Velvet Lips | How To Approach Your Sexual Ethics
Velvet Lips is one of Atlanta’s first sex-positive sex education venues offering classes and workshops using Somatic Sex Education and other techniques to foster personal discovery, open dialogue, and increase sexual awareness.


How To Approach Your Sexual Ethics

12 Dec 2014, by Marla Stewart in Sex Arsenal Blog

sexual ethics

A lot of the times, people neglect sexual conversation, especially when it comes to their health.  Ideally, it is necessary to have that conversation with yourself and whomever you have sex with.  These ideals should be rooted in sexual ethics.  Generally, ethics are a set of principles that you use based on your beliefs about a certain situation – in this case, sex and sexuality.

Within the principles of sexual ethics, you first need to know that you have sexual autonomy/agency.  The fact that you are able to make your own decisions around your body are key to your sexual success.  Knowing that you can speak up and speak out on what you desire should be part of the core ethics of your sexuality.  If you feel that you cannot say or do something that is within your ability regarding your sexuality, then this is a problem and needs to be addressed immediately.  For instance, if you feel like you are in an abusive situation and can’t say anything about your sexual decisions, you need to get help with a professional who can help you voice or manage your experiences.

The next principle within sexual ethics is having sexual beneficence.  Having sexual beneficence means that when you approach sexual situations or sexuality, you approach them with a spirit of compassion and that you are out to do good and be the best person you can be for yourself and for your lovers.  Using empathy and listening to your lovers thoughts, ideas and encouraging them to be the best that they can be should be key when thinking about your own personal sexual ethics.

The third principle of sexual ethics is having sexual non-maleficence.  This means that you want to strategically do no harm to your lovers.  This means having their consent, not being abusive in any way and knowing their limits and boundaries.  Not harming someone should be something that comes natural for you.  If it doesn’t, I suggest seeking therapy and figuring out why this might not be the case with you.

Sexual justice is another principle that should be part of your personal sexual ethics.  Sexual justice means being fair and negotiating any sexual access that promotes equality.  It might look like, “if you have an orgasm, that means I also get an orgasm.”  This particular sexual ethic is really about balance in your relationships.  It means that even when you want to be selfish and have an orgasm that day, it also means that your partner has the ability to also be selfish when they want.  It might not be the same day, but it means there’s a fairness within your sexual relationship.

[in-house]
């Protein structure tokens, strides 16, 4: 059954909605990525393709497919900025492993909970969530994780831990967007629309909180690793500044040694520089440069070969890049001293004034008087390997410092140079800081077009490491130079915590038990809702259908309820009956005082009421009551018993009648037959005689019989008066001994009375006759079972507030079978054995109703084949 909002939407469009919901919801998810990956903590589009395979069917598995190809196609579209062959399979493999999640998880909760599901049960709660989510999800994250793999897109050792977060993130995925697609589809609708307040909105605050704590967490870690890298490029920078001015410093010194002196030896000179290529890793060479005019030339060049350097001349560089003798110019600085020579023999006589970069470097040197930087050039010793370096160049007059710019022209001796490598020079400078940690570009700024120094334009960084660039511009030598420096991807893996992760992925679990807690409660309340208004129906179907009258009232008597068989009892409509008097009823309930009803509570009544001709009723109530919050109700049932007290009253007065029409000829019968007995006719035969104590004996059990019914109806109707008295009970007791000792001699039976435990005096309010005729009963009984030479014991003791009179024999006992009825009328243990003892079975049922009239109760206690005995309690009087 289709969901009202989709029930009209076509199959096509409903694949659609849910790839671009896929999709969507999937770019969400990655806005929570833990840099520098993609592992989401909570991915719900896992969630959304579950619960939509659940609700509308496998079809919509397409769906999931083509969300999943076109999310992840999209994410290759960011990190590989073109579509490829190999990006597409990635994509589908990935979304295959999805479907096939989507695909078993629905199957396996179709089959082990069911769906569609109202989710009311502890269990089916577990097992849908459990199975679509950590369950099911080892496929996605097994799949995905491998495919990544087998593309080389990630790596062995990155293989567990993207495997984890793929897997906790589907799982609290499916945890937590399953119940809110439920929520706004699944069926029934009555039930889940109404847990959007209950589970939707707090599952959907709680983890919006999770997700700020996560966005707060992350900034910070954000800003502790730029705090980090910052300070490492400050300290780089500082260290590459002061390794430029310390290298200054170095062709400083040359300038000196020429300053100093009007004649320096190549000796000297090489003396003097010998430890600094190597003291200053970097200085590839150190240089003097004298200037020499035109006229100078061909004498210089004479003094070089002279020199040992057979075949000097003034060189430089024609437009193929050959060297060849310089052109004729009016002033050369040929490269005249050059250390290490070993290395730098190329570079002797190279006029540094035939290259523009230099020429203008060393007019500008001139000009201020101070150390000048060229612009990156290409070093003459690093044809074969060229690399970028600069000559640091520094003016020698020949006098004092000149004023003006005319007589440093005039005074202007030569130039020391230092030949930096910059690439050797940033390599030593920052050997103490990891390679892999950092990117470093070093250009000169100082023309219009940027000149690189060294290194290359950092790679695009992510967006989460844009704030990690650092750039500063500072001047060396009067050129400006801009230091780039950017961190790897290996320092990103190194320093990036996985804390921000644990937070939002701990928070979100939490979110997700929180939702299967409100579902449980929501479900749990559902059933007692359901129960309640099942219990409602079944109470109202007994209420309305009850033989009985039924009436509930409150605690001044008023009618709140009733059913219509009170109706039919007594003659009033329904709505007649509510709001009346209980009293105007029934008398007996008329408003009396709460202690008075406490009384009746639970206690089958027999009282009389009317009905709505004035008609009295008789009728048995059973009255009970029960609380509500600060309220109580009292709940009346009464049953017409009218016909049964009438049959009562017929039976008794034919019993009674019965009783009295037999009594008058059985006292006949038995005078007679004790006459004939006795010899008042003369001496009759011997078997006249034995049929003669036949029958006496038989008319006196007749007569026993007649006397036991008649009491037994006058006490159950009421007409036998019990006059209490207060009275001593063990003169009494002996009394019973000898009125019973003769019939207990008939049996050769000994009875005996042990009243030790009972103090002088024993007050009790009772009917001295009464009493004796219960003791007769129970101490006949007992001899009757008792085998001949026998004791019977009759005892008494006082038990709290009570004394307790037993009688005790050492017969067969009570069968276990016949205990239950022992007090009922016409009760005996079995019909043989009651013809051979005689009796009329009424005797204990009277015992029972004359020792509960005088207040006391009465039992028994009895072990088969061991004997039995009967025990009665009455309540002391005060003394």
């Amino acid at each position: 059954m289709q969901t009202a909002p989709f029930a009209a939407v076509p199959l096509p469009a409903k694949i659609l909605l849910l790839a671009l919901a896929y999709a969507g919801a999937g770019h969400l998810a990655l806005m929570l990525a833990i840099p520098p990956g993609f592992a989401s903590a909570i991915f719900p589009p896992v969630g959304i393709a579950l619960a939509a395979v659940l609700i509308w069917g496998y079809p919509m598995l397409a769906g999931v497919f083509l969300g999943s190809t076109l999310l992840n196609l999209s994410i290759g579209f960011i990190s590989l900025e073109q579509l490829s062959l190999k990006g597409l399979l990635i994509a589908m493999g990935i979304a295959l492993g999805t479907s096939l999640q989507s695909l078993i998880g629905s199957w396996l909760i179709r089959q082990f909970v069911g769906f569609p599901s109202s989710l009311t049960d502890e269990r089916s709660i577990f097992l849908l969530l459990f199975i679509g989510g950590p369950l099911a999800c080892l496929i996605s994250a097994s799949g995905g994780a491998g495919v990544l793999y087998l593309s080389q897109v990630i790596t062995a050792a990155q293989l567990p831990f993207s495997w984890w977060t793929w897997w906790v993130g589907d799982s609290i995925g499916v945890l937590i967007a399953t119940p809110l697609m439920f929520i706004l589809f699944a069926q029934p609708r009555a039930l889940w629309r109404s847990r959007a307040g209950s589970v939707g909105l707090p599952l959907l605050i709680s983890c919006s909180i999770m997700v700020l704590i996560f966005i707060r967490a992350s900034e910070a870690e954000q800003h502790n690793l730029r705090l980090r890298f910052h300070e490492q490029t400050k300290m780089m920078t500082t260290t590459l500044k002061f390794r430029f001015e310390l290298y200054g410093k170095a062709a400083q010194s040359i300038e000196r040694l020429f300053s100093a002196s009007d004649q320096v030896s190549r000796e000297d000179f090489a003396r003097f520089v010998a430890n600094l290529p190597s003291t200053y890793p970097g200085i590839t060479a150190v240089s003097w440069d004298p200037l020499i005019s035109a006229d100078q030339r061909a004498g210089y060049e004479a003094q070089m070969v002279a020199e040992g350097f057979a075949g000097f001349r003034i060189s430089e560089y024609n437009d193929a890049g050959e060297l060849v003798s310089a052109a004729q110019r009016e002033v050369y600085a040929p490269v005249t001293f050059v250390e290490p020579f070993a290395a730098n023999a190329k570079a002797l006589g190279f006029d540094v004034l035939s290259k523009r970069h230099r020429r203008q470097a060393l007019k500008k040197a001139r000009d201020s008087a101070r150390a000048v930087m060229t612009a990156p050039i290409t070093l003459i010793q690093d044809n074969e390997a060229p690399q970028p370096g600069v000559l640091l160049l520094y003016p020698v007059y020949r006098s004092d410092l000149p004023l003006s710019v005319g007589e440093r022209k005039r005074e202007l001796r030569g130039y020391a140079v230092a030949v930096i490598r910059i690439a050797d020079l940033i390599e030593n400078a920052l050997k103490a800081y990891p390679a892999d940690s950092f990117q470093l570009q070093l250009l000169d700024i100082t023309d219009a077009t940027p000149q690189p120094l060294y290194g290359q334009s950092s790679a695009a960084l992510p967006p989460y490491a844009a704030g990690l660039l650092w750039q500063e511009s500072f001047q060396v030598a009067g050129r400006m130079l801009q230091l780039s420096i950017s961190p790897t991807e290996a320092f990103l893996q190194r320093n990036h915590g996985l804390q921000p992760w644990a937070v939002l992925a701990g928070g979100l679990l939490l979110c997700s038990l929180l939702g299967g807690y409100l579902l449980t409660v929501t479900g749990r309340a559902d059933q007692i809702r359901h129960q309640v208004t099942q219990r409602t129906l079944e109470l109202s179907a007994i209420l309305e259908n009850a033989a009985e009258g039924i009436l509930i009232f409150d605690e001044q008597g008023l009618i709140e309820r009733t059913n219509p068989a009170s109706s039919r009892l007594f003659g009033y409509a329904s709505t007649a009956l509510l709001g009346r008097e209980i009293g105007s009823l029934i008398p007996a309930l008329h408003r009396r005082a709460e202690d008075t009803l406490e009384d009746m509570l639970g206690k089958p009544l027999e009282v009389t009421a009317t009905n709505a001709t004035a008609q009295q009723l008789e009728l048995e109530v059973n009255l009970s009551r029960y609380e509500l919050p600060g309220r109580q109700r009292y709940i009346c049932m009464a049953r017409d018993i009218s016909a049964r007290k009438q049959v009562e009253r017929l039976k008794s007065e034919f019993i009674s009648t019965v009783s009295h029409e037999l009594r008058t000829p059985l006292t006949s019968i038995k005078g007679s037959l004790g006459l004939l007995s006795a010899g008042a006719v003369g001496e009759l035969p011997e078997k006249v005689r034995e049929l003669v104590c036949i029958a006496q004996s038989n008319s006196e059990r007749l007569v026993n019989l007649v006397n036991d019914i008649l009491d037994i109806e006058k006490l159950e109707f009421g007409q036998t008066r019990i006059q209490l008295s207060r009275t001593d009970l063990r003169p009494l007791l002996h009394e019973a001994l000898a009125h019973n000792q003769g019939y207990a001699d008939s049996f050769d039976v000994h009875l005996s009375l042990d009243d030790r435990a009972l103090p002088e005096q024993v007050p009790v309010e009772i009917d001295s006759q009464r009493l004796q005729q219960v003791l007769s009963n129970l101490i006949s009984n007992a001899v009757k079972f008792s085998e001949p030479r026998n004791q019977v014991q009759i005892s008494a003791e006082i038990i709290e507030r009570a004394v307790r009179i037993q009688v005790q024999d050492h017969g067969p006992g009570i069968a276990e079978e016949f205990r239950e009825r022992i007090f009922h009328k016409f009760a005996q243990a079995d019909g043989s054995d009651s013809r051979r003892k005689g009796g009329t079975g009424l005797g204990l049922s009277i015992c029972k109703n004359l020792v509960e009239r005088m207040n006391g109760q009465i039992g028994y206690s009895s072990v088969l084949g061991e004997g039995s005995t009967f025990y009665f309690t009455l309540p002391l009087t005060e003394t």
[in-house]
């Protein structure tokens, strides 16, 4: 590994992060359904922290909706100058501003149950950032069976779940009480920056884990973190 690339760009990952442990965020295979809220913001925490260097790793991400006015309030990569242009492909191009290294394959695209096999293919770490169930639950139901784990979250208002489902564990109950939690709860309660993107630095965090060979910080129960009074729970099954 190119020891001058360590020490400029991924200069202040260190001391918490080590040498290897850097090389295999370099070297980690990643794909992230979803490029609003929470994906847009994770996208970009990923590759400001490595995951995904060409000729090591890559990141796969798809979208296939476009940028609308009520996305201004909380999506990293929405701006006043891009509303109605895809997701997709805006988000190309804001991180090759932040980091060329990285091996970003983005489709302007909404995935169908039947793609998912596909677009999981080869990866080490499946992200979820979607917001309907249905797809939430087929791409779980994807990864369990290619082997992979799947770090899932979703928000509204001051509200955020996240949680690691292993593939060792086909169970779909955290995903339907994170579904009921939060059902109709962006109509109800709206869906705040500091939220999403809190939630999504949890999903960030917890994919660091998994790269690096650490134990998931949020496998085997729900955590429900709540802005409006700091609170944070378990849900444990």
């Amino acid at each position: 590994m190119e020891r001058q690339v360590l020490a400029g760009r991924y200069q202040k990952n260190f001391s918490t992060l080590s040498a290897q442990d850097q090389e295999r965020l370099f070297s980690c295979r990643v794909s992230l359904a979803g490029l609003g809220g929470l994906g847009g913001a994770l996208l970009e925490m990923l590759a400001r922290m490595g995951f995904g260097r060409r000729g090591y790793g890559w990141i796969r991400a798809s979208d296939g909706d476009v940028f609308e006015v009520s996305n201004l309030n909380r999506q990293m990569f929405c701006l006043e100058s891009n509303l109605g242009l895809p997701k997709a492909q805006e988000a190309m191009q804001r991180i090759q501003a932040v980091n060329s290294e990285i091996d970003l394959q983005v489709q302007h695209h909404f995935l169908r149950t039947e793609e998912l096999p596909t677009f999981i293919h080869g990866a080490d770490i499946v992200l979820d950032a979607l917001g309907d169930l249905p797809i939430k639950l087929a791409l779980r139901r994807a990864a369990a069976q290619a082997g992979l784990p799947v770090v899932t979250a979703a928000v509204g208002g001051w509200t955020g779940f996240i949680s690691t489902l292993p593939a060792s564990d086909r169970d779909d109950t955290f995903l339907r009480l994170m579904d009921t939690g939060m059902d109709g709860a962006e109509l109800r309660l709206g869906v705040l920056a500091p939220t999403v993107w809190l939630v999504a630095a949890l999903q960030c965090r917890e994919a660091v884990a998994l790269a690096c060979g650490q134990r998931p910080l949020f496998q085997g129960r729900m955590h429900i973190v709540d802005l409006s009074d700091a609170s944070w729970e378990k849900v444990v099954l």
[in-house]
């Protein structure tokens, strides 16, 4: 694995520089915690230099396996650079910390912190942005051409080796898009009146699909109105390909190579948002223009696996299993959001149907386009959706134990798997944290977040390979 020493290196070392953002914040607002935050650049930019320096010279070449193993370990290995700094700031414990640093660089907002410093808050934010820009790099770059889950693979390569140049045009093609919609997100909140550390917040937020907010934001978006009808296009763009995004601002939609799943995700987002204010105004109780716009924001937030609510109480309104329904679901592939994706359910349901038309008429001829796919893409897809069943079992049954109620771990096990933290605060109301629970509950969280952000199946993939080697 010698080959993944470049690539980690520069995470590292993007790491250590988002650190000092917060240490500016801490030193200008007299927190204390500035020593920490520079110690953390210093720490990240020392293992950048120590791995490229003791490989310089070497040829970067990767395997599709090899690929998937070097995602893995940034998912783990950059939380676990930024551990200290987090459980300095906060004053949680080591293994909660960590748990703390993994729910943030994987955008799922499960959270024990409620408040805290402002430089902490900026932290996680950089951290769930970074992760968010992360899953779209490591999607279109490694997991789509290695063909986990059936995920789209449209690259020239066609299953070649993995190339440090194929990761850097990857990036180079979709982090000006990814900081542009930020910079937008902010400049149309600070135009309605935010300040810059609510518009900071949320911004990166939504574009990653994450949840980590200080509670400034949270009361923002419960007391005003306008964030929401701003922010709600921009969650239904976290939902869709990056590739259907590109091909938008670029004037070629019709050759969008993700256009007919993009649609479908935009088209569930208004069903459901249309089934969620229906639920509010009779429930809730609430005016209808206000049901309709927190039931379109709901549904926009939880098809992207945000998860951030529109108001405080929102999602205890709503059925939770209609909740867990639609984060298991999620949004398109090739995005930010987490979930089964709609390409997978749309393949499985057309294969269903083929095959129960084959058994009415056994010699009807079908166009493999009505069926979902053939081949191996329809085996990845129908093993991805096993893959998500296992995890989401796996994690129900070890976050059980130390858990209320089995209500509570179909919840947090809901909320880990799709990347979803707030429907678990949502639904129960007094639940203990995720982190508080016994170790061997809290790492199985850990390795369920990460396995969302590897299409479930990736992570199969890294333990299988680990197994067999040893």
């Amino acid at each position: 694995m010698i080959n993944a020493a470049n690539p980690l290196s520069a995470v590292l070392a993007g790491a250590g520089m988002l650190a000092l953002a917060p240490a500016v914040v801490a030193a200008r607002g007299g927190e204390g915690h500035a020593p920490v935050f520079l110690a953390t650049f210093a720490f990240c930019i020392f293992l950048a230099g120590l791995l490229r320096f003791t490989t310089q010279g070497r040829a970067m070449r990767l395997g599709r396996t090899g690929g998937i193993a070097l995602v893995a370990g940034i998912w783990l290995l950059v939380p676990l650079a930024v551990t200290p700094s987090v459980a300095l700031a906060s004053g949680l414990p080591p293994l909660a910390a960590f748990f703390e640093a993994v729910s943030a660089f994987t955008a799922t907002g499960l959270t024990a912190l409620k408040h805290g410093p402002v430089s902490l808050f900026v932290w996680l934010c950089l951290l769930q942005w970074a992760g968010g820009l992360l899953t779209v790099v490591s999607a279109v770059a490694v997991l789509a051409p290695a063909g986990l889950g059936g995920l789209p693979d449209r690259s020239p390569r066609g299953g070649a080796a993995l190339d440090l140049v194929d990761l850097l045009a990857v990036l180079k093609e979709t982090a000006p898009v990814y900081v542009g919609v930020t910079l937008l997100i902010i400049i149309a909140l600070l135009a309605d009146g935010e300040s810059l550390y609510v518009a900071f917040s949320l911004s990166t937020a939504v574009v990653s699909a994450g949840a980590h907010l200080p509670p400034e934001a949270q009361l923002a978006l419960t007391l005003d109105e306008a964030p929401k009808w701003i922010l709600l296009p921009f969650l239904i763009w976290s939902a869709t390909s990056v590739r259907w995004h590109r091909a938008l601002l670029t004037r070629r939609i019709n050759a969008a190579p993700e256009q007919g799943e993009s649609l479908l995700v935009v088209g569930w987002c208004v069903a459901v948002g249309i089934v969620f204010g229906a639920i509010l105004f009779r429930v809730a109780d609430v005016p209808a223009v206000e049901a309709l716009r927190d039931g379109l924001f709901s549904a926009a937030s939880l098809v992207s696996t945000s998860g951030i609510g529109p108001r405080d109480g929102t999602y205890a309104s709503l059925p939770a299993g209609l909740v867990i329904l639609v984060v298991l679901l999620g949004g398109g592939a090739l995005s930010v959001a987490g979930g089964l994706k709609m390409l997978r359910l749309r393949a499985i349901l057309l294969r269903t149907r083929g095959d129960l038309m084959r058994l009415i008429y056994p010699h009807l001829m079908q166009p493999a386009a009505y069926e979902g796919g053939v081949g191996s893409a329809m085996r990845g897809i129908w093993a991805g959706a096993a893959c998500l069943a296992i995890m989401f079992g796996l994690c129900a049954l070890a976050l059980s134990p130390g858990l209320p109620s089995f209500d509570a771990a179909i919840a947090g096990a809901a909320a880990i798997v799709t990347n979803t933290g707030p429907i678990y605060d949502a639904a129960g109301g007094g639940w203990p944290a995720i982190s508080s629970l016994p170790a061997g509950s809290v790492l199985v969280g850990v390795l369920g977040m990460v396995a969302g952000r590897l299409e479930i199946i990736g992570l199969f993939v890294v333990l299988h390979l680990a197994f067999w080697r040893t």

When thinking about your sexual ethics, think about your sexual honor.  Having sexual honor means keeping your sexual promises and commitments.  For instance, you may not be able to promise an orgasm, but you can surely commit to trying to get one.  Honoring your sexual promises and commitments leads to personal dependability when it comes to your sexual life.  When people see you as more dependable, that means you are more sexually reliable and basically your stock goes up, you become more confident and more sexually revered in your abilities.

The last principle that you should have when it comes to sexual ethics is having sexual veracity.  Sexual veracity means that you are being honest with yourself and with your lover, that you are being truthful at all times and that your lover can see you as sexually trustworthy.  This last principle helps to encompass the rest of the principles of sexual ethics.  When you are trustworthy and honest with yourself and with your partner, you can manage just about anything.

When you are trustworthy and honest, you act accordingly.  Your sexual autonomy allows you to make your own decisions, your sexual beneficence allows you to empathize and promote healthy sexuality, your sexual non-maleficence allows you to be conscious about not hurting your lovers, your sexual justice ethics allows you to promote equality and fairness in your sexual relationship(s), and your sexual honor manifests deep-rooted dependence on keeping your sexual promises and commitments.

Remember, honesty with yourself and having strategic sexual ethics are the keys to healthy sexuality and sexual confidence.

Cheers to your sexual success!